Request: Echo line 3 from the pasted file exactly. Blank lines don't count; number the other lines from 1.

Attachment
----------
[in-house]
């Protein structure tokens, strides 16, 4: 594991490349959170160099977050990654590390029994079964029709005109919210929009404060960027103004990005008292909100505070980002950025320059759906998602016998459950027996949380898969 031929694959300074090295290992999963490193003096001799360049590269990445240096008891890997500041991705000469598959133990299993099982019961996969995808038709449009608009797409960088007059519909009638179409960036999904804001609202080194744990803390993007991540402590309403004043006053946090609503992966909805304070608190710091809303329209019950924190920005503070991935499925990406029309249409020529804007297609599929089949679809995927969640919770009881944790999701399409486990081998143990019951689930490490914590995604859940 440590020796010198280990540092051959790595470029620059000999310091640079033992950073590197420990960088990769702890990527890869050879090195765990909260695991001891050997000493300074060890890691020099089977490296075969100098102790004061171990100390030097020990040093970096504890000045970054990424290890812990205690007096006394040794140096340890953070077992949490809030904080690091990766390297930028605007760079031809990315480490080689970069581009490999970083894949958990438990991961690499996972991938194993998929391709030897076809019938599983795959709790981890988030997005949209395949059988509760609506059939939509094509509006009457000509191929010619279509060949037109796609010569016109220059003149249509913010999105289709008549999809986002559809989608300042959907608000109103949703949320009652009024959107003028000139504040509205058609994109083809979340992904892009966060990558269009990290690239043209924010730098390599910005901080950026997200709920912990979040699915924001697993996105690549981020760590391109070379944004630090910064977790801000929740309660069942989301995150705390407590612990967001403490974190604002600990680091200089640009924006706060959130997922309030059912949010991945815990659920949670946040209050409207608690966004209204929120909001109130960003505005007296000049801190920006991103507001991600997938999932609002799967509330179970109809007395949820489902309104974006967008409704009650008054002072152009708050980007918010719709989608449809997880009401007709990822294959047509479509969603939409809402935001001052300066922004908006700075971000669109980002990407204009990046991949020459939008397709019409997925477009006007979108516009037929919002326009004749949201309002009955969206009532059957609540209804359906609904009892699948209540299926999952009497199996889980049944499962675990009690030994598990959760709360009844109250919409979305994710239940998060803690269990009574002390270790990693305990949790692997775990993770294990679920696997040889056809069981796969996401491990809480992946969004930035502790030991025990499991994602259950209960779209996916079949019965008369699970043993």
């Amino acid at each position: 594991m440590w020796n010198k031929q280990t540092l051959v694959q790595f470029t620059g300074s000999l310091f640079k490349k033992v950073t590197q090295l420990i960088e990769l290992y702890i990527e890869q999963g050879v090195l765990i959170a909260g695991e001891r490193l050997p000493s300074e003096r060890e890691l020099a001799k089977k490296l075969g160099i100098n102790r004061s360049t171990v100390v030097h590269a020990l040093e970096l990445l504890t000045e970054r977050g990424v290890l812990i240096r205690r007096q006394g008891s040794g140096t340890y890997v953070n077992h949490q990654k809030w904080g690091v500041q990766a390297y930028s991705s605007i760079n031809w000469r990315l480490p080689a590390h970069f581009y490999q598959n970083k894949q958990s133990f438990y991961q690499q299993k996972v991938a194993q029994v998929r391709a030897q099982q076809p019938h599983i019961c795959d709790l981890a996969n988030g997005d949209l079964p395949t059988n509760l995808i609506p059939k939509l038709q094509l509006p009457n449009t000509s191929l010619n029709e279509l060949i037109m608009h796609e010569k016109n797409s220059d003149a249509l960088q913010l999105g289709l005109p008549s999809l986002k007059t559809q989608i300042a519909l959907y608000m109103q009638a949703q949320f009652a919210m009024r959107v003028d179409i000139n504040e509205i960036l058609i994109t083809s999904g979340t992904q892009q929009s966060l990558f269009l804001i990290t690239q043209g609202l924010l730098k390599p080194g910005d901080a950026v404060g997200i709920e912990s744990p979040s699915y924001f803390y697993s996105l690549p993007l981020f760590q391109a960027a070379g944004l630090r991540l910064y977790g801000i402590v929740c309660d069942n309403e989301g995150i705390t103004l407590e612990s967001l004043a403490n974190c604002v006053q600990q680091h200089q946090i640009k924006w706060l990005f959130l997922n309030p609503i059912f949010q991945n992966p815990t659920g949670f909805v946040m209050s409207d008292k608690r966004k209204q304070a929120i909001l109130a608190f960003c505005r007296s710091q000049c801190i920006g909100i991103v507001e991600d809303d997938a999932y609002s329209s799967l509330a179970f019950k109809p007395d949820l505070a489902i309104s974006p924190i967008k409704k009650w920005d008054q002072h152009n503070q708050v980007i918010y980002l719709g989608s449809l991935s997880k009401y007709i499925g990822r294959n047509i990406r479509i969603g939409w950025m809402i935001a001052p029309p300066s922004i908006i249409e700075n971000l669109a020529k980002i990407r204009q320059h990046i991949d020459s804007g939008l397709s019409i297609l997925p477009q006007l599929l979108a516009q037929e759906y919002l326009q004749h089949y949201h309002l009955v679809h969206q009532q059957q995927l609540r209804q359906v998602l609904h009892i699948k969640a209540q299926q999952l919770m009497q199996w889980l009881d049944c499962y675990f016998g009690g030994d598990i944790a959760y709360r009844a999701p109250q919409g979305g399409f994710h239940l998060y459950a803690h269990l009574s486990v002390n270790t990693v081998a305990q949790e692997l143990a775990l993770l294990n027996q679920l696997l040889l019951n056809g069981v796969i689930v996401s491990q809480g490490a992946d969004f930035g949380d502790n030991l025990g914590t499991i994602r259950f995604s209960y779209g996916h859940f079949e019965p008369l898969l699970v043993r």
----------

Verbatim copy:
């Amino acid at each position: 594991m440590w020796n010198k031929q280990t540092l051959v694959q790595f470029t620059g300074s000999l310091f640079k490349k033992v950073t590197q090295l420990i960088e990769l290992y702890i990527e890869q999963g050879v090195l765990i959170a909260g695991e001891r490193l050997p000493s300074e003096r060890e890691l020099a001799k089977k490296l075969g160099i100098n102790r004061s360049t171990v100390v030097h590269a020990l040093e970096l990445l504890t000045e970054r977050g990424v290890l812990i240096r205690r007096q006394g008891s040794g140096t340890y890997v953070n077992h949490q990654k809030w904080g690091v500041q990766a390297y930028s991705s605007i760079n031809w000469r990315l480490p080689a590390h970069f581009y490999q598959n970083k894949q958990s133990f438990y991961q690499q299993k996972v991938a194993q029994v998929r391709a030897q099982q076809p019938h599983i019961c795959d709790l981890a996969n988030g997005d949209l079964p395949t059988n509760l995808i609506p059939k939509l038709q094509l509006p009457n449009t000509s191929l010619n029709e279509l060949i037109m608009h796609e010569k016109n797409s220059d003149a249509l960088q913010l999105g289709l005109p008549s999809l986002k007059t559809q989608i300042a519909l959907y608000m109103q009638a949703q949320f009652a919210m009024r959107v003028d179409i000139n504040e509205i960036l058609i994109t083809s999904g979340t992904q892009q929009s966060l990558f269009l804001i990290t690239q043209g609202l924010l730098k390599p080194g910005d901080a950026v404060g997200i709920e912990s744990p979040s699915y924001f803390y697993s996105l690549p993007l981020f760590q391109a960027a070379g944004l630090r991540l910064y977790g801000i402590v929740c309660d069942n309403e989301g995150i705390t103004l407590e612990s967001l004043a403490n974190c604002v006053q600990q680091h200089q946090i640009k924006w706060l990005f959130l997922n309030p609503i059912f949010q991945n992966p815990t659920g949670f909805v946040m209050s409207d008292k608690r966004k209204q304070a929120i909001l109130a608190f960003c505005r007296s710091q000049c801190i920006g909100i991103v507001e991600d809303d997938a999932y609002s329209s799967l509330a179970f019950k109809p007395d949820l505070a489902i309104s974006p924190i967008k409704k009650w920005d008054q002072h152009n503070q708050v980007i918010y980002l719709g989608s449809l991935s997880k009401y007709i499925g990822r294959n047509i990406r479509i969603g939409w950025m809402i935001a001052p029309p300066s922004i908006i249409e700075n971000l669109a020529k980002i990407r204009q320059h990046i991949d020459s804007g939008l397709s019409i297609l997925p477009q006007l599929l979108a516009q037929e759906y919002l326009q004749h089949y949201h309002l009955v679809h969206q009532q059957q995927l609540r209804q359906v998602l609904h009892i699948k969640a209540q299926q999952l919770m009497q199996w889980l009881d049944c499962y675990f016998g009690g030994d598990i944790a959760y709360r009844a999701p109250q919409g979305g399409f994710h239940l998060y459950a803690h269990l009574s486990v002390n270790t990693v081998a305990q949790e692997l143990a775990l993770l294990n027996q679920l696997l040889l019951n056809g069981v796969i689930v996401s491990q809480g490490a992946d969004f930035g949380d502790n030991l025990g914590t499991i994602r259950f995604s209960y779209g996916h859940f079949e019965p008369l898969l699970v043993r």